94 replies on “The Marijuana Compromise”

  1. Good job. Although I have never used marijuana, I support those who do, especially for medical use. As long as it is used responsibly for recreational use, I have no problems with it.
    I have observed the good the tax revenue has done for Colorado and look forward to good use for the tax monies here in MA.

  2. Will pols who are using marijuana buy from a State store and be exposed or will they keep buying on the street?

    1. There are phenomenal delivery services that give anonymity. I could see polis using those lol 😀

  3. was it ever proposed that the communities who wanted to prohibit marijuana stores would abstain from the revenue from marijuana sales?

  4. This is not about Marijuana. It is about voters (aka your bosses) using our constitutional right to vote for something and having our representatives say we don’t care this is what we are going to do.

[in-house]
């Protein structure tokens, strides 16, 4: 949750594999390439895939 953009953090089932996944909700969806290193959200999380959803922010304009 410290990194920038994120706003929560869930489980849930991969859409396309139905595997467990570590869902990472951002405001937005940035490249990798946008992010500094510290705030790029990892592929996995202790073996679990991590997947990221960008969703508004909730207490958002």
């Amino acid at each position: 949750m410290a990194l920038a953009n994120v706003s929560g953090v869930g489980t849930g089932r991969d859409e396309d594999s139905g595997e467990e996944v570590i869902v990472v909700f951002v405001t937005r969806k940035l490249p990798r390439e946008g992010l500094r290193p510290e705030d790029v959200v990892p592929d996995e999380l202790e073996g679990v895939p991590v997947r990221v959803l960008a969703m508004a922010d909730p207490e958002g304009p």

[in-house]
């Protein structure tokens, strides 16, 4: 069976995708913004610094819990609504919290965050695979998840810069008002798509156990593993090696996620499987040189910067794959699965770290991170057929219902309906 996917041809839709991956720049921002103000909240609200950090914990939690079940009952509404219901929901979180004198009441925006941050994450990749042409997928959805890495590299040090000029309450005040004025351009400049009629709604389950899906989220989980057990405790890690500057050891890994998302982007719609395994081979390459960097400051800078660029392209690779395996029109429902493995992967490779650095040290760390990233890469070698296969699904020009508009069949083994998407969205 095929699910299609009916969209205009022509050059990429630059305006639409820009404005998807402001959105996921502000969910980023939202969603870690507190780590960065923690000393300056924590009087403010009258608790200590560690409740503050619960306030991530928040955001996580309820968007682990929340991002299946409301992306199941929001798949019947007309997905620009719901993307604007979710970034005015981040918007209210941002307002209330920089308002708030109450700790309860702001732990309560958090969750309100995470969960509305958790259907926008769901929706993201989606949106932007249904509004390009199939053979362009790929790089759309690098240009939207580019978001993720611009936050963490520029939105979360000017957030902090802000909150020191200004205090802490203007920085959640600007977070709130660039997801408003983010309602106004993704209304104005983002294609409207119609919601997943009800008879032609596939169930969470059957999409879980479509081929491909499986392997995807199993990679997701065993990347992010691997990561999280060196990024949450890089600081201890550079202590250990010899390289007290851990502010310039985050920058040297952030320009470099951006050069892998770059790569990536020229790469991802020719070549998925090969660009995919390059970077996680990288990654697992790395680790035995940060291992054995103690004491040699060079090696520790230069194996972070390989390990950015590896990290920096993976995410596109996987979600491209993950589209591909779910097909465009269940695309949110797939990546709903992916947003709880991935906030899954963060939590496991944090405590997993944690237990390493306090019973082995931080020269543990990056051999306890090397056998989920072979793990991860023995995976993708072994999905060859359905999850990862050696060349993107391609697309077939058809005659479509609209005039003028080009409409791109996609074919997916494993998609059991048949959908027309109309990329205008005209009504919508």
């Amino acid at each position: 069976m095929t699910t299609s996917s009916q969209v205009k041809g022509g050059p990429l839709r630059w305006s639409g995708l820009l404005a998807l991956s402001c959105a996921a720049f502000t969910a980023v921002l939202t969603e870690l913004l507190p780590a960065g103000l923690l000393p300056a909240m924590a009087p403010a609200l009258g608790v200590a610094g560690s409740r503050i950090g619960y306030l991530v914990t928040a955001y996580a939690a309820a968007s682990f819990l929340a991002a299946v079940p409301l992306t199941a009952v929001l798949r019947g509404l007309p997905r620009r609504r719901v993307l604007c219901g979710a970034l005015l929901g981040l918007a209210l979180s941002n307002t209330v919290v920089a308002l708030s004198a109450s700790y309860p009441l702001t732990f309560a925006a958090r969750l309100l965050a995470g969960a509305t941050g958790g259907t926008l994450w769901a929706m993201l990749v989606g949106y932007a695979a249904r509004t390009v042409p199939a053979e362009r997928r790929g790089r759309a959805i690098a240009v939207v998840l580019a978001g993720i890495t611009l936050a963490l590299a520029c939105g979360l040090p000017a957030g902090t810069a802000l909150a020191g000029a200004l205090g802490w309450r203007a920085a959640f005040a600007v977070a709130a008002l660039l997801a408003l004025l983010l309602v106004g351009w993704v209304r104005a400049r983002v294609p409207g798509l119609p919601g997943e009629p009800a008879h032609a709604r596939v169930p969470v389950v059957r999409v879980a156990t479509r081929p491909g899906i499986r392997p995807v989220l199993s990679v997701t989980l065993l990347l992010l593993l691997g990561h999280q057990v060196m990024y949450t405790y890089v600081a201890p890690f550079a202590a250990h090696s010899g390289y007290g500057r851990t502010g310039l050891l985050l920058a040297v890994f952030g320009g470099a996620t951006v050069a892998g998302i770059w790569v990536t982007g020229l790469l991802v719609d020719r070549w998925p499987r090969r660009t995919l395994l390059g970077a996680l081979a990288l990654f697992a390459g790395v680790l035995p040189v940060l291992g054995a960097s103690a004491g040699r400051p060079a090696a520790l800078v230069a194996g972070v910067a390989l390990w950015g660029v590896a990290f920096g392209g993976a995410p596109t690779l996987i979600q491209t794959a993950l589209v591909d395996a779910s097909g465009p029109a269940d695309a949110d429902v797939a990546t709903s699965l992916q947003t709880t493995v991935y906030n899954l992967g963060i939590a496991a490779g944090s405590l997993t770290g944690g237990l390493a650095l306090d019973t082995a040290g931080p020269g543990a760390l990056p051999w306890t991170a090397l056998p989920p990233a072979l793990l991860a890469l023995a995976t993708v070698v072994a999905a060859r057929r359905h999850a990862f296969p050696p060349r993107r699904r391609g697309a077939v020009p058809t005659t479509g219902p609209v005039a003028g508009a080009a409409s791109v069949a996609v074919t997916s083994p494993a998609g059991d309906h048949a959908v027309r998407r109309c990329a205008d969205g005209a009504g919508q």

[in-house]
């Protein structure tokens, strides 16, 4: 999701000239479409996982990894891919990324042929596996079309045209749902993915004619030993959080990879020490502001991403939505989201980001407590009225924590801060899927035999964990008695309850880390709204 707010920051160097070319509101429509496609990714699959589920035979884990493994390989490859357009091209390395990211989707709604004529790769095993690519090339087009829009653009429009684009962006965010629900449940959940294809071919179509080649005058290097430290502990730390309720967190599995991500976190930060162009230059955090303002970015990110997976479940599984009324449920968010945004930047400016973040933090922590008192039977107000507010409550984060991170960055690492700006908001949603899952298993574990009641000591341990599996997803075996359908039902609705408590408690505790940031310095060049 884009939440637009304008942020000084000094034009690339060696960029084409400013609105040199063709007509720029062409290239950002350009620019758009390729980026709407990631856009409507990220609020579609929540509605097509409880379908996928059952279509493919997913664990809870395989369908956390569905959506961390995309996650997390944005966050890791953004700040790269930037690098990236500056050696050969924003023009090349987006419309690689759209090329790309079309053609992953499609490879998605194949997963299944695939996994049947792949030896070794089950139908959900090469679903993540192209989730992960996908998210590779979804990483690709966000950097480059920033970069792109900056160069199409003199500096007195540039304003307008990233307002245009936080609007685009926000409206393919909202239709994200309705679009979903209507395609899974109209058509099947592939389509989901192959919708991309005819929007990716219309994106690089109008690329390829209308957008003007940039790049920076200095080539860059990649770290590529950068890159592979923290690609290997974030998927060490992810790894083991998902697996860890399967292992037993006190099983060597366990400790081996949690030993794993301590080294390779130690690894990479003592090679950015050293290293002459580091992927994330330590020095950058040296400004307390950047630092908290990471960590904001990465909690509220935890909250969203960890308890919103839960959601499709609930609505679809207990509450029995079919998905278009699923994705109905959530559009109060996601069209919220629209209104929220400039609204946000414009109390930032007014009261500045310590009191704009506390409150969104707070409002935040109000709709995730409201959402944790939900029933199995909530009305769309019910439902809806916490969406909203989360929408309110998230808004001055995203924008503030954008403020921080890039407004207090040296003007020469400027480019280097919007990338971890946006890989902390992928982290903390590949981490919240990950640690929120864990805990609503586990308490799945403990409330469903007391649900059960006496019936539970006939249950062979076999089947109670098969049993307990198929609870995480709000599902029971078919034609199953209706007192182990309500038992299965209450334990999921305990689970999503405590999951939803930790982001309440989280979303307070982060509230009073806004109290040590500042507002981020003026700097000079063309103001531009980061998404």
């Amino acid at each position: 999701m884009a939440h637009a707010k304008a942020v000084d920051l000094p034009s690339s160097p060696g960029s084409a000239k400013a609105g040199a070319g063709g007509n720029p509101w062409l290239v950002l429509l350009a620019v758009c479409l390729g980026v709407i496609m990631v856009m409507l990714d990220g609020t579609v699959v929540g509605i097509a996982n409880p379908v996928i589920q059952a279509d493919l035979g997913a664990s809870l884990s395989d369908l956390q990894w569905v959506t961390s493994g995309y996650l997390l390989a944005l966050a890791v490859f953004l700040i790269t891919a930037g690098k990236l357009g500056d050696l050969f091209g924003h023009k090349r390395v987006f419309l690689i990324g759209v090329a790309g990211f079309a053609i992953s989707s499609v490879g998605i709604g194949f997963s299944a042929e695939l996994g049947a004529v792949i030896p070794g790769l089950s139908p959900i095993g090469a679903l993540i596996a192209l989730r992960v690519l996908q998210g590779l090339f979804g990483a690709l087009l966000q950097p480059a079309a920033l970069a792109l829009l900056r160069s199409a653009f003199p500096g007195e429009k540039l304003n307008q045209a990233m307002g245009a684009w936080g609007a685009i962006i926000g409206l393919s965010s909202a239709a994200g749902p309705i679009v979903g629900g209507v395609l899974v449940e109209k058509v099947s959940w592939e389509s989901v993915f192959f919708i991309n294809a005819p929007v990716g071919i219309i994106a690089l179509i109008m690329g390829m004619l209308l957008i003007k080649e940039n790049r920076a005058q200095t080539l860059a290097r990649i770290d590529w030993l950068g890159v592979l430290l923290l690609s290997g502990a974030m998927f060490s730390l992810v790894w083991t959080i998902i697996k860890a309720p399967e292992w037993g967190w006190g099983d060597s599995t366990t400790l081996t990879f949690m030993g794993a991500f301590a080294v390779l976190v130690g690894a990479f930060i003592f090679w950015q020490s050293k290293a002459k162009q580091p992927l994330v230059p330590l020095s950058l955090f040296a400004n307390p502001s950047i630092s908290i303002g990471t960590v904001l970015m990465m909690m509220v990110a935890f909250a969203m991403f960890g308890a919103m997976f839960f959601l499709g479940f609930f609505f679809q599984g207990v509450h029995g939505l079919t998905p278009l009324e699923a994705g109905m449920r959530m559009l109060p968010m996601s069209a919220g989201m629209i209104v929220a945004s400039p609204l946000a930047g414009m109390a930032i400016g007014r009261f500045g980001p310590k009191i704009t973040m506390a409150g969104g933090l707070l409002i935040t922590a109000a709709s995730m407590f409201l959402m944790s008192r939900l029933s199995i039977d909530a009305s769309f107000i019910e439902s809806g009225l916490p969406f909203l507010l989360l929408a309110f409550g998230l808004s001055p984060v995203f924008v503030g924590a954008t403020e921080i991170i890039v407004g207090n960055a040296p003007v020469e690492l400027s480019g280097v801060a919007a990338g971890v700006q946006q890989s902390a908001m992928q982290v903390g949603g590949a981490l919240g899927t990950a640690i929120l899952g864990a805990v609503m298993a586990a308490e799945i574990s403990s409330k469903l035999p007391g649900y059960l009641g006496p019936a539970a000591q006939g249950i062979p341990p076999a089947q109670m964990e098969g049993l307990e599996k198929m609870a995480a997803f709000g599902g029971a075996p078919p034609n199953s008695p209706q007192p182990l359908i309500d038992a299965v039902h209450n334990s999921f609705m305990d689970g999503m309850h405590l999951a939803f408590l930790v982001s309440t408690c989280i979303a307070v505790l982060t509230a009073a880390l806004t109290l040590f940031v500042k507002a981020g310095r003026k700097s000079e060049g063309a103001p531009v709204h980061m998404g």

1. The income tax rate was cut back to 5 percent back in 2000. It’s still not 5 percent.

    2. We voted for legislative term limits…what happened to that?

    I am very disappointed that once again that our politicians have caved in and tried to please everyone.

  5. A nitpick with this text in the FAQ “How does local officials’ authority change?”:

    “All local ordinances and bylaws are subject to review by the Attorney General pursuant to G.L., c. 40, s.32 and the Attorney General will need to make a finding that the law is not unreasonably impracticable before approving a new local ordinance or bylaw.”

    C. 40 s.32 requires AG approval of town bylaws, not city ordinances, specifically stating “This section shall not apply to cities.”

    (When this was enacted the legislators presumably thought cities to be more competent than towns!)